Valpolicella DOC is the basic wine produced in Valpolicella. It is made with the same blend of grape varietals as the Amarone and the Recioto: Corvina, Rondinella and Molinara, but unlike these two most famous wines that are made with dried grapes, for the normal Valpolicella only fresh grapes are used.
On a Valpolicella label you could find the word ‘Valpolicella Classica’ (or Classico), if the wine has been produced in the historical wine producing area, or only ‘Valpolicella’ if the wine is coming from the extended Valpolicella wine producing region.
The grapes for the Valpolicella are picked after the grapes for the Amarone have been selected. This doesn’t necessarily mean that the quality of grapes for the Valpolicella is not high, but that those bunches are not suitable to withstand the four months drying period that is necessary for the production of the Amarone.
Soon after harvest grapes are squeezed and fermented. The resulting wine is then bottled and released on the market so that you usually find on sale Valpolicellas of the previous year.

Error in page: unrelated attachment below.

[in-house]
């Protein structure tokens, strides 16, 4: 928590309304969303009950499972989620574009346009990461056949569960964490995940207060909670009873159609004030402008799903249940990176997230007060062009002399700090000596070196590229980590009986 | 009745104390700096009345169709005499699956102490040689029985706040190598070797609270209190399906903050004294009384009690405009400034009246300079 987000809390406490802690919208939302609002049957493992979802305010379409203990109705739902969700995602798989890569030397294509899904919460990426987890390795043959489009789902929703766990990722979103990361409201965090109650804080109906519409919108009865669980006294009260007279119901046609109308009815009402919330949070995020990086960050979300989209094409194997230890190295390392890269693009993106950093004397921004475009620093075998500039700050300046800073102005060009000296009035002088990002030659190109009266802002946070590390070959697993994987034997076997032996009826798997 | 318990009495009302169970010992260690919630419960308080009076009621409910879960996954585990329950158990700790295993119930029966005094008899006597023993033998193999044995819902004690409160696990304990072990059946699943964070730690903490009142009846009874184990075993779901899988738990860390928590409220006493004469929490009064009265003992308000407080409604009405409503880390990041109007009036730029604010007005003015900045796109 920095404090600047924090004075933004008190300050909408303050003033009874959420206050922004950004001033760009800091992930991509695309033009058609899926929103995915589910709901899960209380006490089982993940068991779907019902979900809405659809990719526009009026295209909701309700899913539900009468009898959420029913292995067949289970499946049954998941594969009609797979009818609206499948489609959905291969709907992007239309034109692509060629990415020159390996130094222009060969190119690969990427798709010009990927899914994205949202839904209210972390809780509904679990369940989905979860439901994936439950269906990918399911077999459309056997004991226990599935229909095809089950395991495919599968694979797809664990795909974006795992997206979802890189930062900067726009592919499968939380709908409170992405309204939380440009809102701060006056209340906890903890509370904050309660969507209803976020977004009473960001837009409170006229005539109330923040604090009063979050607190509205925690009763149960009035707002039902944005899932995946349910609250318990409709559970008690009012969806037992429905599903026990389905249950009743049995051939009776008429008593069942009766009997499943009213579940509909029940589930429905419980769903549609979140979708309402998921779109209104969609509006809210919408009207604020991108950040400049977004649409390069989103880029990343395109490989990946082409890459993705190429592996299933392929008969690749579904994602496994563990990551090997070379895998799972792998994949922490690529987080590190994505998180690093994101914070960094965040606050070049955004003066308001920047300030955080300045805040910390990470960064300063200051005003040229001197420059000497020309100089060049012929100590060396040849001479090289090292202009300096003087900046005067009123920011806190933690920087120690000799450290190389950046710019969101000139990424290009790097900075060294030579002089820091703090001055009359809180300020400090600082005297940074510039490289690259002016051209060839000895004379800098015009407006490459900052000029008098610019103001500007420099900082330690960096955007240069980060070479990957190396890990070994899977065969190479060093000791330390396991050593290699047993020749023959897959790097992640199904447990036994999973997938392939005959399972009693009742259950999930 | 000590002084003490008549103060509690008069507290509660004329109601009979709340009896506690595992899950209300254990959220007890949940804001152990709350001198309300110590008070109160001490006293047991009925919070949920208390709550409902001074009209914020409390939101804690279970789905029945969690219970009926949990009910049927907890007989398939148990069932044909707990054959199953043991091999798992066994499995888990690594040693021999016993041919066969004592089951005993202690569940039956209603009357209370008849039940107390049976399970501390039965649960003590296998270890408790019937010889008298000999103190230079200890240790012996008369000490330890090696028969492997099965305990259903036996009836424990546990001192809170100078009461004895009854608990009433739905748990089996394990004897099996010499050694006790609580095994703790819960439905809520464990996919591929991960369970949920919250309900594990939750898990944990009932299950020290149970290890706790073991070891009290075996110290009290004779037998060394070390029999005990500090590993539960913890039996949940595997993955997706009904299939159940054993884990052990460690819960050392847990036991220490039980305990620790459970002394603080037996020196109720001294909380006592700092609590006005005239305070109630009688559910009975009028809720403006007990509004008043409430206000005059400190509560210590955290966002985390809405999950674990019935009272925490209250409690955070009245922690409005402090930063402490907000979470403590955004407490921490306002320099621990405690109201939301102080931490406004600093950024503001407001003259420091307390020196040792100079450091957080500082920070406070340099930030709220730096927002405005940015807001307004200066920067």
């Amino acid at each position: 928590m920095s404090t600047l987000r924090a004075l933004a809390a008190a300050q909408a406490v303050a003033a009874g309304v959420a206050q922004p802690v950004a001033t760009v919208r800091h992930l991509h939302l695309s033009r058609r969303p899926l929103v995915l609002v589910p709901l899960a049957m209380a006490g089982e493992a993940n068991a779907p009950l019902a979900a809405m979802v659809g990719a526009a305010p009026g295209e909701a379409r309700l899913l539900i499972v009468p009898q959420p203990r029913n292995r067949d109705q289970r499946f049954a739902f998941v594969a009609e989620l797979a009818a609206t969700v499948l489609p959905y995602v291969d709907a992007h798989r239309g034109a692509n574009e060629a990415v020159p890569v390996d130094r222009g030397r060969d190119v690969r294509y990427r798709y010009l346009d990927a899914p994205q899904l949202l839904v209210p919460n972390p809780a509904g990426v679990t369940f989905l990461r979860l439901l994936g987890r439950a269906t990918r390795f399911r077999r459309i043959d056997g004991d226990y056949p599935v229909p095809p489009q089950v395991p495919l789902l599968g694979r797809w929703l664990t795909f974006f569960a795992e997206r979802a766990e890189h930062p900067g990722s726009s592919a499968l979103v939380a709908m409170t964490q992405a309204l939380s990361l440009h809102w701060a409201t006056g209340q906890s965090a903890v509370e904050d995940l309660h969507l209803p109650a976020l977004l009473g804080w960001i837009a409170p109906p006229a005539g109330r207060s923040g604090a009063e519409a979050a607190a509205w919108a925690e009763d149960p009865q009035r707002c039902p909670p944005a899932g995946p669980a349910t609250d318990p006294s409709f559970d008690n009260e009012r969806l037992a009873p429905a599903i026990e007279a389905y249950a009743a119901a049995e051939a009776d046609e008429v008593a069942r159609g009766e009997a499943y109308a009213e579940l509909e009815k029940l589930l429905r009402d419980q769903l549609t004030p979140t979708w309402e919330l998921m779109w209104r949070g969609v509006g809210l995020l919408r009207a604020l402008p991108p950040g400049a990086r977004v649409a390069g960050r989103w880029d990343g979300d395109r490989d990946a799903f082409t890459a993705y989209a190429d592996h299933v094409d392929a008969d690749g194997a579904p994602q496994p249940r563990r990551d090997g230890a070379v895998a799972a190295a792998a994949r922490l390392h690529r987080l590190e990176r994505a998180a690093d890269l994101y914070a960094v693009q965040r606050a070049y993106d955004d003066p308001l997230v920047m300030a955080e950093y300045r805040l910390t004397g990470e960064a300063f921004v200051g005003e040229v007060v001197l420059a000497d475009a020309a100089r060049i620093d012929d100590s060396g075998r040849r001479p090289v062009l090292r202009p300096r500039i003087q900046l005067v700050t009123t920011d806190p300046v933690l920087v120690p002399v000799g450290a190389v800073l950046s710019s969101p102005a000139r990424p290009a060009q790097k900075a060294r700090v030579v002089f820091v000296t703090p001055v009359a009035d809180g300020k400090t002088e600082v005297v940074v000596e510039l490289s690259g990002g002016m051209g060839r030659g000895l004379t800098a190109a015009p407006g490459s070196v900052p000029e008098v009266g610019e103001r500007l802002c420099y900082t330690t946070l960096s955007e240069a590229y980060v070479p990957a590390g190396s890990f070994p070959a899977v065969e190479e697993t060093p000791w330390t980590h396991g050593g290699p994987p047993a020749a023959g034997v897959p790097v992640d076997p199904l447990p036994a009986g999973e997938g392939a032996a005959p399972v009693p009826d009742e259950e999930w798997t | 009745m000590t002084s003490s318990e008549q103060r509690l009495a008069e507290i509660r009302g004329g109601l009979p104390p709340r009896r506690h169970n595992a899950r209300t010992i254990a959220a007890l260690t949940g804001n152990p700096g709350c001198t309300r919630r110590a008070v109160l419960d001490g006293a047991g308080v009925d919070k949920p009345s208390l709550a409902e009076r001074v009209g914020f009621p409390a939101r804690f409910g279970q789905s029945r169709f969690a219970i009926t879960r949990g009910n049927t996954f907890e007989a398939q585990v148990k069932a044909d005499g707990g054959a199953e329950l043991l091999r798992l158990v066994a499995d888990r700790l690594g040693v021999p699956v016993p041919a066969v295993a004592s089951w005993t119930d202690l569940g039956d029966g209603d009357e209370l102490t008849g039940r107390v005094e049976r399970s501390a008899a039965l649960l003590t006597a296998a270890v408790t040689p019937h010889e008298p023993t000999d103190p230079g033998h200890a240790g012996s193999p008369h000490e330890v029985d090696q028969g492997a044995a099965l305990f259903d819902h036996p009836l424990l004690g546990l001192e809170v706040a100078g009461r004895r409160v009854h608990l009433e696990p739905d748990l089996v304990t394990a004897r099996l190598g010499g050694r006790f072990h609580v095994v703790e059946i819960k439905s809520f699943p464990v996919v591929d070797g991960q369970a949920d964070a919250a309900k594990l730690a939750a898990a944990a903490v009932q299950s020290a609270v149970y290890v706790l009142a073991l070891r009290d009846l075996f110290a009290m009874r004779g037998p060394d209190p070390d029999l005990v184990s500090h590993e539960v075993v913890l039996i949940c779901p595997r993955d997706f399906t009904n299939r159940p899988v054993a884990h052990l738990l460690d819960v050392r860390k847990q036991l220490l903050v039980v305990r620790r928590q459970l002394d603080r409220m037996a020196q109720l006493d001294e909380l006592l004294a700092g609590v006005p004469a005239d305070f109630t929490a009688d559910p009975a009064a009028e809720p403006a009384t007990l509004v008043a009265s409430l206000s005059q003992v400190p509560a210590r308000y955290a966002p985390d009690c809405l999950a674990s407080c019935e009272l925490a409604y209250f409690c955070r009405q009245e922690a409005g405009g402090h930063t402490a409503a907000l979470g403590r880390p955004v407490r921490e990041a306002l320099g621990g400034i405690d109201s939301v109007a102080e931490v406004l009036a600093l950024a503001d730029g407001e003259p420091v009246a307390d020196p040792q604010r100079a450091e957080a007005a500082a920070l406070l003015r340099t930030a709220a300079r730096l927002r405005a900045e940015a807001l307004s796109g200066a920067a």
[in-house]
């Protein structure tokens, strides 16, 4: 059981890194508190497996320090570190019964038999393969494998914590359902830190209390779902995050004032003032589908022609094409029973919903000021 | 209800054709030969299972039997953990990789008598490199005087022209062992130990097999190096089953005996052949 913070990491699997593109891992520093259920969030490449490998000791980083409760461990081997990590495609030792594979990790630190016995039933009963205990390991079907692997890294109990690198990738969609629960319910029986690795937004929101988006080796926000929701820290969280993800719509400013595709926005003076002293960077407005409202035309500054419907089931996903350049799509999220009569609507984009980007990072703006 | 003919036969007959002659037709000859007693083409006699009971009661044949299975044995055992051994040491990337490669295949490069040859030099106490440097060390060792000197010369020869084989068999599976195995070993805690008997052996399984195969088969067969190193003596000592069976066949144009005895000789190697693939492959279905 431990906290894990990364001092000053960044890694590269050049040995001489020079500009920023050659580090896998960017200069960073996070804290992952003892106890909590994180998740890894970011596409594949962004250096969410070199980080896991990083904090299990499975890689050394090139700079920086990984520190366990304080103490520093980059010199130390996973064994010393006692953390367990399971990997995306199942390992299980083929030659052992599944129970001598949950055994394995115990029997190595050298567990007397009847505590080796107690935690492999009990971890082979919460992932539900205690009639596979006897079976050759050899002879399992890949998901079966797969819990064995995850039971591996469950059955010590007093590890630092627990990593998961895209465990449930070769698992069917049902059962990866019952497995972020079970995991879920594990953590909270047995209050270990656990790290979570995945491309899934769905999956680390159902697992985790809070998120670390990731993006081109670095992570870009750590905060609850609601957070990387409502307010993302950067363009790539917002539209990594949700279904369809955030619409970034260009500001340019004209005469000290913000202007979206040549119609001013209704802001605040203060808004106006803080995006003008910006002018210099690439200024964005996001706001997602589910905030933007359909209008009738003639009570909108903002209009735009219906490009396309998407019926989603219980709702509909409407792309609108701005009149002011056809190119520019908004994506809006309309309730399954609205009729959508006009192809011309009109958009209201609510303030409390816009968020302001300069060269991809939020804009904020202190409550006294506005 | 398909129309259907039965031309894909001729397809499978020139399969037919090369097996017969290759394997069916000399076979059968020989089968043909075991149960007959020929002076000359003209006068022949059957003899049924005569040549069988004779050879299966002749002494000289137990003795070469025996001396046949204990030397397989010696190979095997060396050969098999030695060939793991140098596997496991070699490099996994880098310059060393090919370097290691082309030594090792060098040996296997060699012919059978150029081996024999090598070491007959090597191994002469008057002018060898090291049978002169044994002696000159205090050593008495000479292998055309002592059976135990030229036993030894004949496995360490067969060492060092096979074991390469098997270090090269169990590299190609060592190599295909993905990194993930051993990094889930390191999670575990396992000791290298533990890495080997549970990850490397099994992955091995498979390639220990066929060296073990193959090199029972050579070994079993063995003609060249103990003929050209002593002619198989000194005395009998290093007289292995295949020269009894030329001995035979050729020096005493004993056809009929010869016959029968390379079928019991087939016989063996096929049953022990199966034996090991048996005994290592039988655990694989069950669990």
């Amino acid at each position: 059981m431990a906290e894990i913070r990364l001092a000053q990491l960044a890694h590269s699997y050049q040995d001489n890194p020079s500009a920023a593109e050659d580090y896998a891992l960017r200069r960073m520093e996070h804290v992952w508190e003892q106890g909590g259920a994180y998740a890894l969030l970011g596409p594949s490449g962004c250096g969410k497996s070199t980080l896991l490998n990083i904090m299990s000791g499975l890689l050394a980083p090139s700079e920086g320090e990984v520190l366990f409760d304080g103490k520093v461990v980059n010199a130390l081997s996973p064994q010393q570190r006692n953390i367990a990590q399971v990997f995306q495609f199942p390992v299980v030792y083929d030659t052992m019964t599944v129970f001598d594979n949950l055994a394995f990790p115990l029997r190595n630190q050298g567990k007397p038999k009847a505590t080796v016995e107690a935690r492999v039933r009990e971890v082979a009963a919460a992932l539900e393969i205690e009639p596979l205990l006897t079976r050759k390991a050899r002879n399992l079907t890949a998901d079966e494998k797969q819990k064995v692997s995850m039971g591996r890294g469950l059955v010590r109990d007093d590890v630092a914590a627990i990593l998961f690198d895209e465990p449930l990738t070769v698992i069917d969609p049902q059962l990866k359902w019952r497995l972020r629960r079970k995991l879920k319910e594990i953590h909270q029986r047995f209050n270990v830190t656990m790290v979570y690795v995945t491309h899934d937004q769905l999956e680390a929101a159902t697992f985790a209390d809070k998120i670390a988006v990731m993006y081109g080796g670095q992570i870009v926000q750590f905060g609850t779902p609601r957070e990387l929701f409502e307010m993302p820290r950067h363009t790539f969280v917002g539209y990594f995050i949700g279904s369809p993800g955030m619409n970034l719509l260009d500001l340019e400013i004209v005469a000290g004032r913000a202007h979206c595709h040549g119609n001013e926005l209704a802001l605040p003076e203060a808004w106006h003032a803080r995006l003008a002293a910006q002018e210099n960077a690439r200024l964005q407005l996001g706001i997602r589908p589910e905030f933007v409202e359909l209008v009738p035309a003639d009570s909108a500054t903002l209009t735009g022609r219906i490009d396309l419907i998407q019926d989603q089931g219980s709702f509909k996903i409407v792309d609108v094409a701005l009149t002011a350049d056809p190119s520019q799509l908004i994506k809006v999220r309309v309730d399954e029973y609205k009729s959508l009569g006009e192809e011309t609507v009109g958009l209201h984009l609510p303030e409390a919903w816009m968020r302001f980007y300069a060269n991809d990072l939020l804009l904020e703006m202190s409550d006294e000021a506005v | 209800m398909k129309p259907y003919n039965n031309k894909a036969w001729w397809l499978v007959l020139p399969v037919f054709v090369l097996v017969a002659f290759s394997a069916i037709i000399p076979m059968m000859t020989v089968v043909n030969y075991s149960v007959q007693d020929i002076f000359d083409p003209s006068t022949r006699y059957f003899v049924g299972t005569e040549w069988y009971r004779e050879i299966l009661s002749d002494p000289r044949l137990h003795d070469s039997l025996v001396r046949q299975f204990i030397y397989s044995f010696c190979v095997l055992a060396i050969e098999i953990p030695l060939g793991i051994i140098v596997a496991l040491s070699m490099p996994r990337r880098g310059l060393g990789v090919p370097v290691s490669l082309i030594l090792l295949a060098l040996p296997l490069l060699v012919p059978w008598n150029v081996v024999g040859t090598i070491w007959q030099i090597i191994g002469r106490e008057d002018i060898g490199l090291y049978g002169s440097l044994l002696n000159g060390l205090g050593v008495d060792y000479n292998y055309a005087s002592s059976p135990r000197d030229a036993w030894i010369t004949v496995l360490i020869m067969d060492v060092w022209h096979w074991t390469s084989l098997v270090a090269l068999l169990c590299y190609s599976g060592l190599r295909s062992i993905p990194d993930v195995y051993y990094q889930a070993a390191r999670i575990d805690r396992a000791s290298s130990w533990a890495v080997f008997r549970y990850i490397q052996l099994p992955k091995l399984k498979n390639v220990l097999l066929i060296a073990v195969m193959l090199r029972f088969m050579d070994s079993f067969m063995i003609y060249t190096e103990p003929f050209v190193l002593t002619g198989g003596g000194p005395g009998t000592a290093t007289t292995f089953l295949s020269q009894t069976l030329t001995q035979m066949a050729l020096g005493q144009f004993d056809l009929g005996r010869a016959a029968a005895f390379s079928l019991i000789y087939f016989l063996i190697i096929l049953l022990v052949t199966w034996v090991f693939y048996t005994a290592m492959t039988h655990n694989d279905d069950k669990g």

Even if few producers, in the pursue of a higher quality, are now experimenting the use of barrel ageing of even simple Valpolicella wines, most of the times basic Valpolicella is only left for few months in stainless steel tanks to let it stabilize before bottling it. Although, if properly stored, few Valpolicellas could last even ten years in a cellar, it is better to drink it within 5-6 years from the year written of the label.
Valpolicella is a simple, medium bodied wine with a very nice ruby color. Its main characteristic is the crisp acidity and the pleasant fruityness typical of Corvina, the grape varietal that contributes for up to 70% to the blend of all Valpolicella wines.
Valpolicella is usually an inexpensive wine and it has always been the every day red wine on the tables of the people of Verona. Still nowadays is the wine that more easily can be found in wine bars, osterias and restaurants around the town.
Valpolicella is a an excellent wine to pair with some Italian apetizers (antipasto) like salami, bruschetta (grilled bread with onion, tomato and olive oil), cured meat. It’s perfect with pasta dishes, risotto or even pizza and could be an interesting pairing with tasty, fat fishes like salmon, tuna or cod.
During the tastings that follows the visit in a winery during Amarone Tours, Valpolicella is usually the first wine to be tasted. During the tasting is always very interesting to understand how all Valpolicella wines, made with the same grape varietals, are a progression of the same style: from the basic Valpolicella to the more complex Superiore and Ripasso to finish with the Amarone and Recioto, the dessert wine.